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Open Education Resources

UNESCO Releases the 2012 Paris OER Declaration at the World Open Education Resources (OER) Congress

Hal Plotkin, Senior Policy Advisor, Office of the Under Secretary of Education at the High Level Session on OER in Europe and Latin America.

Hal Plotkin, Senior Policy Advisor, Office of the Under Secretary of Education at the High Level Session on OER in Europe and Latin America. (© UNESCO/ Mariana Bittencourt)

Dr. Cable Green of Creative Commons and the 2012 Paris OER Declaration drafting group. (© UNESCO/ Davide Storti)

Dr. Cable Green of Creative Commons and the 2012 Paris OER Declaration drafting group. (© UNESCO/ Davide Storti)

UNESCO hosted the first-ever World Open Education Resources (OER) Congress at  its Headquarters in Paris, from 20 to 22 June 2012 with the participation and support of nearly 500 representatives from government, academia, the private sector, and other relevant stakeholders from around the world. The congress featured prominent participants, such as Dr Larry Lessig, Director of the Edmond J. Safra Foundation Center for Ethics at Harvard University; the Honorable Dr. Blade Nzimande, Minister of Higher Education and Training for South Africa; Sir John Daniel, Project Director of Fostering Governmental Support for OER Globally, and recently retired chief of the Commonwealth of Learning (COL); and Dr Anant Agarwal, Director of the Computer Science and Artificial Intelligence Laboratory at MIT.
 
Organized in full partnership with the Commonwealth of Learning and through the generous support of the William and Flora Hewlett Foundation, the Congress agreed on a list of objectives and practices for governments to adopt in support of OER. This document was approved as  the 2012 Paris OER Declaration. The congress also celebrated the 10th anniversary of the UNESCO Forum on Open Courseware in 2002 that coined the term Open Educational Resources (OER).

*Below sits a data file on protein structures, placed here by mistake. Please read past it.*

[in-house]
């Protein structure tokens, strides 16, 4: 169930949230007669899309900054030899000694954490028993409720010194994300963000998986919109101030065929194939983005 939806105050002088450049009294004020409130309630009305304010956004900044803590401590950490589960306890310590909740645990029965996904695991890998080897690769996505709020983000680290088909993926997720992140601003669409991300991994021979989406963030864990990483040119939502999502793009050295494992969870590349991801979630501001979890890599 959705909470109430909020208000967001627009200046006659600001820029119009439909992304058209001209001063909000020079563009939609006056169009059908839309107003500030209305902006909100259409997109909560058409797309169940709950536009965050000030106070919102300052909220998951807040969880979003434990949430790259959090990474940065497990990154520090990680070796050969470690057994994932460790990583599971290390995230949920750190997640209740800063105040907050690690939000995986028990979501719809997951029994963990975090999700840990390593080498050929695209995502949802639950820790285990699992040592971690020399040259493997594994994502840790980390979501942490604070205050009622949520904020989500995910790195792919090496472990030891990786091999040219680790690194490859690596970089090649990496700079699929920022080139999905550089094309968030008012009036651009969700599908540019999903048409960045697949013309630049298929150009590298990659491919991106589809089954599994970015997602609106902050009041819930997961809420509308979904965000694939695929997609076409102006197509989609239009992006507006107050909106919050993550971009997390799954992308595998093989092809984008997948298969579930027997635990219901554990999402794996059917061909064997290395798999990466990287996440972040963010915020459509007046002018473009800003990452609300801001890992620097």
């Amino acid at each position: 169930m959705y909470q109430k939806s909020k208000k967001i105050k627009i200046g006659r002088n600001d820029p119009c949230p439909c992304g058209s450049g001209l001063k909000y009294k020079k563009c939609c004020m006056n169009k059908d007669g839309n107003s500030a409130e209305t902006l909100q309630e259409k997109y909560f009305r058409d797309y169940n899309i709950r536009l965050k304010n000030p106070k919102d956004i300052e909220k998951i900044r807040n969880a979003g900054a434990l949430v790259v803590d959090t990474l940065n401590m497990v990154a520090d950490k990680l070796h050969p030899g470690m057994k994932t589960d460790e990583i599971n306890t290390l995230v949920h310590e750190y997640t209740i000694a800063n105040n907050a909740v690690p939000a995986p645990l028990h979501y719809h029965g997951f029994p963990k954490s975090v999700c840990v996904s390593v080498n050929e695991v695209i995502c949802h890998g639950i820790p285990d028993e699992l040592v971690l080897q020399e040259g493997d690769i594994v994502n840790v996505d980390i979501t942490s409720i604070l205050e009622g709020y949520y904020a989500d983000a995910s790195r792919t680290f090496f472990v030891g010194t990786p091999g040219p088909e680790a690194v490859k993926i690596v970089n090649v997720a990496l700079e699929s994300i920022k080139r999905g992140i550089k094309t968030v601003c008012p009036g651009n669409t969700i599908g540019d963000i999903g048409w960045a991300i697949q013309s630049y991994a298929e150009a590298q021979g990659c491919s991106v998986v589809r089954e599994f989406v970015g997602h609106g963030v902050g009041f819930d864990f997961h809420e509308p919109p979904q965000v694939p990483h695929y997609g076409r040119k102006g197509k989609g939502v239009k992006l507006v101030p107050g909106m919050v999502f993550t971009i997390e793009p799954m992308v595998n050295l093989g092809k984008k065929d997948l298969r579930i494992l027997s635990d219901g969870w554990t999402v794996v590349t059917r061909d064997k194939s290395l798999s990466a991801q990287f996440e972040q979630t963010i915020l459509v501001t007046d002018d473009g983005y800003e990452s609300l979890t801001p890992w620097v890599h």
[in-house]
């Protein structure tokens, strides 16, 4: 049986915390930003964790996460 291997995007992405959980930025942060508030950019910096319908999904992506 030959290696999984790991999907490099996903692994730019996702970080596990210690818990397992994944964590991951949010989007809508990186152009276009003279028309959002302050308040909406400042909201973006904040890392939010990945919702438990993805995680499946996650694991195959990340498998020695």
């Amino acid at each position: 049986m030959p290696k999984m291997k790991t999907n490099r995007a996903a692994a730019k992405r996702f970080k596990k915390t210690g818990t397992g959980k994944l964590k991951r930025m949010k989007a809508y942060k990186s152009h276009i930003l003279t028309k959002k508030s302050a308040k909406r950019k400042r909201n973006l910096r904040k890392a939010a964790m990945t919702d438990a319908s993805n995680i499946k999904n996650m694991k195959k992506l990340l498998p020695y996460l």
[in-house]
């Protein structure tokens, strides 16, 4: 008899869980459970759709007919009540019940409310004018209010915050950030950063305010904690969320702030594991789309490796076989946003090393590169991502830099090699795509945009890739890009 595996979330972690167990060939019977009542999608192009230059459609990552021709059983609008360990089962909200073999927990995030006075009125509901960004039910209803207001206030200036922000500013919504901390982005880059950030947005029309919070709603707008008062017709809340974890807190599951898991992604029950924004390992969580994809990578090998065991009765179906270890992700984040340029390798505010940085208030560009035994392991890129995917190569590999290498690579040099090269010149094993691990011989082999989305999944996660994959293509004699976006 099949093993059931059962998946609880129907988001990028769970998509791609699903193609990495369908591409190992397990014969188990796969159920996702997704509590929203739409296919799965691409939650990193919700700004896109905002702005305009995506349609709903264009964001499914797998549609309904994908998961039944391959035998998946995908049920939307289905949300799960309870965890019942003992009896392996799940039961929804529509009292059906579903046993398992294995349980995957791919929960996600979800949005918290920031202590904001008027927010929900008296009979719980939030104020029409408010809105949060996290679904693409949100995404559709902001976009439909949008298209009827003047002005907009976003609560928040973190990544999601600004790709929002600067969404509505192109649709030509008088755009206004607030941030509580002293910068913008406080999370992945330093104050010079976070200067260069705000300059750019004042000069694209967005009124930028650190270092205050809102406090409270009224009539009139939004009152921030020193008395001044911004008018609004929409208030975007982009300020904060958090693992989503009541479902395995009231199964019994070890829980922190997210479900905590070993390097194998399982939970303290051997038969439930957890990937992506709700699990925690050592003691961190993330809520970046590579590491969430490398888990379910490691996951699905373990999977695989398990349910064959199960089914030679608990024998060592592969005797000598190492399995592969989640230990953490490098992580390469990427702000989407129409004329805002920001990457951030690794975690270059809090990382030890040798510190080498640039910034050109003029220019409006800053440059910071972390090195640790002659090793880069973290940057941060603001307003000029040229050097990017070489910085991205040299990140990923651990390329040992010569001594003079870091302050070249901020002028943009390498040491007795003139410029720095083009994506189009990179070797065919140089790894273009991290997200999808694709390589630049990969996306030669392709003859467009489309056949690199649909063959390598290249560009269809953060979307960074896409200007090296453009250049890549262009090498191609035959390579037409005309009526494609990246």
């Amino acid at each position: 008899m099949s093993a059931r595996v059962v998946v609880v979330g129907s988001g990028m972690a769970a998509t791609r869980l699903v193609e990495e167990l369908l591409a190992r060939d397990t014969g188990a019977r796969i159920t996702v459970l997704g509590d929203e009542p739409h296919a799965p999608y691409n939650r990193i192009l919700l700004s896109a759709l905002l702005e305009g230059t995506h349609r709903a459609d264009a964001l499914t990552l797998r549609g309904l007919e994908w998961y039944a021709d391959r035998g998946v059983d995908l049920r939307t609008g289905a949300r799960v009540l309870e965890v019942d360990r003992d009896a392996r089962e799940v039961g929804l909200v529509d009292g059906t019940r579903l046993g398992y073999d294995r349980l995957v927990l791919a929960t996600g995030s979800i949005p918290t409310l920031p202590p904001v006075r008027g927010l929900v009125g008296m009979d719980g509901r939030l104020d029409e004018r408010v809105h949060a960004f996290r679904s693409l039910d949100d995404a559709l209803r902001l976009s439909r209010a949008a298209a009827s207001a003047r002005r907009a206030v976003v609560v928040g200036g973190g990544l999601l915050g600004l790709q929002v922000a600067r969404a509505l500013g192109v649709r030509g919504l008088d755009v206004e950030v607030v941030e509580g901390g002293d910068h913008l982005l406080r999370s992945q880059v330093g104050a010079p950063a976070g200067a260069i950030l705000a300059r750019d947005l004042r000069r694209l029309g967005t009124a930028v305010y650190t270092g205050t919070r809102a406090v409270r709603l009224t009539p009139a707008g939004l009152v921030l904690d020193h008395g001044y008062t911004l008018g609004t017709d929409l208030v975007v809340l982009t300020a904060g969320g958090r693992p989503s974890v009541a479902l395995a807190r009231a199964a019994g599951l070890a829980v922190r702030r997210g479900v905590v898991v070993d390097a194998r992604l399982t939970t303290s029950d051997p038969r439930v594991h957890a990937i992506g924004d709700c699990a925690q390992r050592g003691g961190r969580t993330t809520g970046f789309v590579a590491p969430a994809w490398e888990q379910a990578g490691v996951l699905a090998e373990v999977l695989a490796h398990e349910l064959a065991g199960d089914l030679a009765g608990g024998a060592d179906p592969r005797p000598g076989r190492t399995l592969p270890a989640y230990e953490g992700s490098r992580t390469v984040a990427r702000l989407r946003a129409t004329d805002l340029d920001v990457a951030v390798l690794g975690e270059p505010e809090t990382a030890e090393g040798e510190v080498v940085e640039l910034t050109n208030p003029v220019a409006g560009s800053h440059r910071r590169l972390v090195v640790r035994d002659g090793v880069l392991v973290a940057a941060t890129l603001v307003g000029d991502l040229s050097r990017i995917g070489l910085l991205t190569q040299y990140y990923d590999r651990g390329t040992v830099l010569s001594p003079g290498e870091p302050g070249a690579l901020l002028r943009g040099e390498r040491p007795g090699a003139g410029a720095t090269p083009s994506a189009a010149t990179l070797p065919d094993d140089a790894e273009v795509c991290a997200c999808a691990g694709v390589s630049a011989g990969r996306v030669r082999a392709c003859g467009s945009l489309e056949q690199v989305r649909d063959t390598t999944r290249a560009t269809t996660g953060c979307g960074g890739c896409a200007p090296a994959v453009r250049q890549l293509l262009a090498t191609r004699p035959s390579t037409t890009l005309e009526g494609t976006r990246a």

OERs are digital teaching, learning, or research resources that are in the public domain or released with an intellectual property license that permits their free use, adaptation, and distribution by others. OERs comprise full courses, course materials, content modules, textbooks, videos, software, collections, and journals, as well as any other materials that can be used to support access to knowledge.

The 2012 World Congress aimed to lead the debate on the present and future development of OERs, in addition to calling on governments to support the development and use of OERs. The congress showcased practices in OER policies and innovative OER projects from universities around the world, as well as from organizations such as Creative Commons and the SAIDE/OER Africa initiative.

Congress speaker Cable Green, Director of Global Learning at Creative Commons, noted that “the opposite of open, in the 21st century, isn’t closed but broken.” By providing unprecedented access to some of the world’s best learning and research materials, OERs make fundamental knowledge and quality education available to all. OERs also allow universities and experts to combine their knowledge, work collaboratively, and thus create better learning resources and improve local communities.

On June 21st U.S. Ambassador to UNESCO David Killion and Mrs. Killion hosted a reception at their residence in honor of UNESCO’s World Congress on Open Educational Resources. Speaking to the guests at the reception, Ambassador Killion praised the OER movement, declaring, “The OER movement is poised to transform education as we know it. UNESCO and the Commonwealth of Learning are providing the platform for this discussion, but it is up to governments, school districts, private sector partners and educators to make the key decisions on how to carry the revolution forward.”